Today’s agency owners have many options when considering potential perpetuation partners beyond just the highest possible valuation.
In the mid-1990s, there were only five acquirers of insurance agents and brokers with the capital and appetite to do mergers & acquisitions on a national scale. Now, only 25 years later, at least 40 buyers are competing for deals nationally.
Competition among these buyers is one of the primary drivers behind the current record-high valuations. While high valuations are great news for sellers, the increased buyer competition also creates another powerful seller benefit: agency owners have an unprecedented number of options for perpetuation partners.
In the not-too-distant past, a selling agency had few choices when selecting a perpetuation partner. And for the most part, they all looked pretty much the same. All were very large, had similarly rigid processes, and essentially offered indistinguishable benefits—capital, expanded market and program access, and a set operating structure.
Selling an insurance agency in 1995 felt a little like buying a car in the 1960s—choices were limited and customization almost non-existent. Back then the “options" conversation rarely extended beyond the manufacturer—GM, Ford, Chrysler or Volkswagen—the color, and the desired sound system—AM, AM/FM or, if you were a thrill-seeker, an 8-track tape system. There simply weren't a lot of customizations available, and you largely just purchased whatever the dealer had on the lot.
Not surprisingly, today's agency owners have many objectives when considering potential perpetuation partners beyond just the highest possible valuation. And when considering perpetuation partners, it's helpful to think about seller objectives across the autonomy versus resources spectrum.
Autonomy is important to many sellers who value their independence and fear a buyer will demand changes that undermine their culture and the overall success of their business.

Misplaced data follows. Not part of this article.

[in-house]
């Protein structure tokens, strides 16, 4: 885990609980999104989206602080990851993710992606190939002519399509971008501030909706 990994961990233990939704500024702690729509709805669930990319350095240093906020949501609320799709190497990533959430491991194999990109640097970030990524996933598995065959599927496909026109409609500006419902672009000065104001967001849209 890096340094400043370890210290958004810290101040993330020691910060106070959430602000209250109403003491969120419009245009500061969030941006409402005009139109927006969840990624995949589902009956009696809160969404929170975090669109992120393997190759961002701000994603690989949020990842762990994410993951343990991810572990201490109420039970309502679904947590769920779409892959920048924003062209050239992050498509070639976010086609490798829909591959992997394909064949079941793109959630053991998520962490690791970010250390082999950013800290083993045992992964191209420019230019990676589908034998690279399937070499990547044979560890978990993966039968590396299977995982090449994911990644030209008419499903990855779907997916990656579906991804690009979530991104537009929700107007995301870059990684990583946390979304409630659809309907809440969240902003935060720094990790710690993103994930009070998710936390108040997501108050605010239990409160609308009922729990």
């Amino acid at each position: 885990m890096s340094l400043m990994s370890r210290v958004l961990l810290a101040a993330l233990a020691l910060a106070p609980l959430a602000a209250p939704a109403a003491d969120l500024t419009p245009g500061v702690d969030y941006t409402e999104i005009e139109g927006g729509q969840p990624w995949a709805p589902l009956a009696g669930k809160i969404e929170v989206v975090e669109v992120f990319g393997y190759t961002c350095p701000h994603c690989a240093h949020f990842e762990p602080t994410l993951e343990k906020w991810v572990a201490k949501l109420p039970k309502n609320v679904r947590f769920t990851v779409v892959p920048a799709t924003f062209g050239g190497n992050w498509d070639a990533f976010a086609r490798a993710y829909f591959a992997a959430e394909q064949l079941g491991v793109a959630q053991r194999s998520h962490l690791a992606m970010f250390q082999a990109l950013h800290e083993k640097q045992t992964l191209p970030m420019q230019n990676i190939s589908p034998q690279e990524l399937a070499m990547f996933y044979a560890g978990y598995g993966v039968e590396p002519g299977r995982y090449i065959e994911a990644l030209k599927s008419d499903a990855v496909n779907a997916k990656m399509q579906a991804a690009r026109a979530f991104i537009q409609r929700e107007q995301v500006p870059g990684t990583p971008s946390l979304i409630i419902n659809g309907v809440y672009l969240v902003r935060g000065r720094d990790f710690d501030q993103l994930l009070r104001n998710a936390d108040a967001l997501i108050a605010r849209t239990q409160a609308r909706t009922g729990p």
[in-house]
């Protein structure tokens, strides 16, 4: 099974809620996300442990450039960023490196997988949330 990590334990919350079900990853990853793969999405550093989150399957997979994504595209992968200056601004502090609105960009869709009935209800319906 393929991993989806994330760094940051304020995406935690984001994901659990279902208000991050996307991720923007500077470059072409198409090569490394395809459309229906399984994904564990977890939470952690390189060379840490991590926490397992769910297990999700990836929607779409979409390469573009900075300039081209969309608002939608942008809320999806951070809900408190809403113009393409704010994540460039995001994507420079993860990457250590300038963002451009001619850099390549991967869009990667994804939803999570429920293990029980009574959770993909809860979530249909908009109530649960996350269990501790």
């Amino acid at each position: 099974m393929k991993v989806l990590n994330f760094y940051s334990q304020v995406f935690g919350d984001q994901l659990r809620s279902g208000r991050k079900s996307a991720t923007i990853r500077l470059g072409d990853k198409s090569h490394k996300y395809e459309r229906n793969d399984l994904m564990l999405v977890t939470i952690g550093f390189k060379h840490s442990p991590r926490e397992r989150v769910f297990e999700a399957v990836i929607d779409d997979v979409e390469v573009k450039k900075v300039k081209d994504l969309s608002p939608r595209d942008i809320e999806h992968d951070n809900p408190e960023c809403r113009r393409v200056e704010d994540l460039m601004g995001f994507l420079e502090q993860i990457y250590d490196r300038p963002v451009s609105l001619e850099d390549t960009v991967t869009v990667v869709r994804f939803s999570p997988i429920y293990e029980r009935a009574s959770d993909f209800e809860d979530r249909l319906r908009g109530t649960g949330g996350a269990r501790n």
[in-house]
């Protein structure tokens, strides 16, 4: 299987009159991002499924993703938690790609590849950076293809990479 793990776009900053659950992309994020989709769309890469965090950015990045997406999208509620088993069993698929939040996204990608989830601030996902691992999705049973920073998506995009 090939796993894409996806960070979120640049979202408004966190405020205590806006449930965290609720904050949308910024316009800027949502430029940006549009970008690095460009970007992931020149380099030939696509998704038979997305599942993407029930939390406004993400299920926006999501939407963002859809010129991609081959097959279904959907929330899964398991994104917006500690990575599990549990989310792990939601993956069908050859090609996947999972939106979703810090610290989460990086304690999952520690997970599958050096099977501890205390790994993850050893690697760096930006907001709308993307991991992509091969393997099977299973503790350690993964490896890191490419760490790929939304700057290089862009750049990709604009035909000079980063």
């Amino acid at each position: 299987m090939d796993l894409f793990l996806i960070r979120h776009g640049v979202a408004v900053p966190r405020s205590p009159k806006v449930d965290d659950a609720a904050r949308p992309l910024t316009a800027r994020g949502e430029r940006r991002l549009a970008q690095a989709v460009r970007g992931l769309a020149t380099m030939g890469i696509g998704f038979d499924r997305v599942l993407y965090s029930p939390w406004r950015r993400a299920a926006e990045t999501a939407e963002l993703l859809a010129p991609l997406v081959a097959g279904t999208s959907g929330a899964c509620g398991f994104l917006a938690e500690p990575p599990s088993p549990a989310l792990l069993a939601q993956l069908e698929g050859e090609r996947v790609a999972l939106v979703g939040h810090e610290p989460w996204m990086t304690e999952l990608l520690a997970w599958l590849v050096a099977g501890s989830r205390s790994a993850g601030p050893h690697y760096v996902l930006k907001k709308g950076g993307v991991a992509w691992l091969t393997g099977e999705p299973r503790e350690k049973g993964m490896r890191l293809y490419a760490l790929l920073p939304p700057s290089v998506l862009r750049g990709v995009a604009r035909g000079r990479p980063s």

Resources, or the tools and capabilities a buyer provides to sellers to help them to remain relevant in the middle-market, are highly attractive. These resources often take the form of programs, technology, training, leadership, recruiting and practice group expertise.
Buyers who offer maximum autonomy post-close, such as early-stage private equity firms, tend to offer far less in terms of available resources. Buyers who offer limited autonomy post-close, such as more mature private equity and public brokers, tend to offer far more in terms of resources. Larger regional independent agents and brokers tend to occupy the middle ground.
Every buyer in the marketplace lives at a unique slot in this autonomy versus resources spectrum. This is great news, as it has never been easier for selling agents and brokers to find the right buyer to meet their objectives.
The downside is that the number of choices to navigate when considering a sale to a third-party buyer are overwhelming. No one has the time to research and vet every buyer in the marketplace. Agents and brokers considering a sale are wise to select an experienced M&A adviser who can help them better understand the current universe of buyers and how those buyers can best meet their needs and objectives, whether that's more resources, greater autonomy or somewhere in the middle.
Tom Doran is a partner at Reagan Consulting.
|King of The Hill|
Since the mid-1990s, Reagan has tracked share price appreciation of about 30 of its annual valuation clients. Dubbed the “Reagan Value Index" (RVI), it is modeled after the Dow Jones Industrial Average.
A comparison of the RVI against the S&P 500 and Nasdaq demonstrates that the independent agency channel is “king of the investment hill," says Kevin Stipe, president and partner of Reagan Consulting. “A dollar invested in the RVI in 1995 is worth nearly $14 today." That same dollar is worth $6.10 on the S&P 500 or $12.20 on Nasdaq, he notes.—TD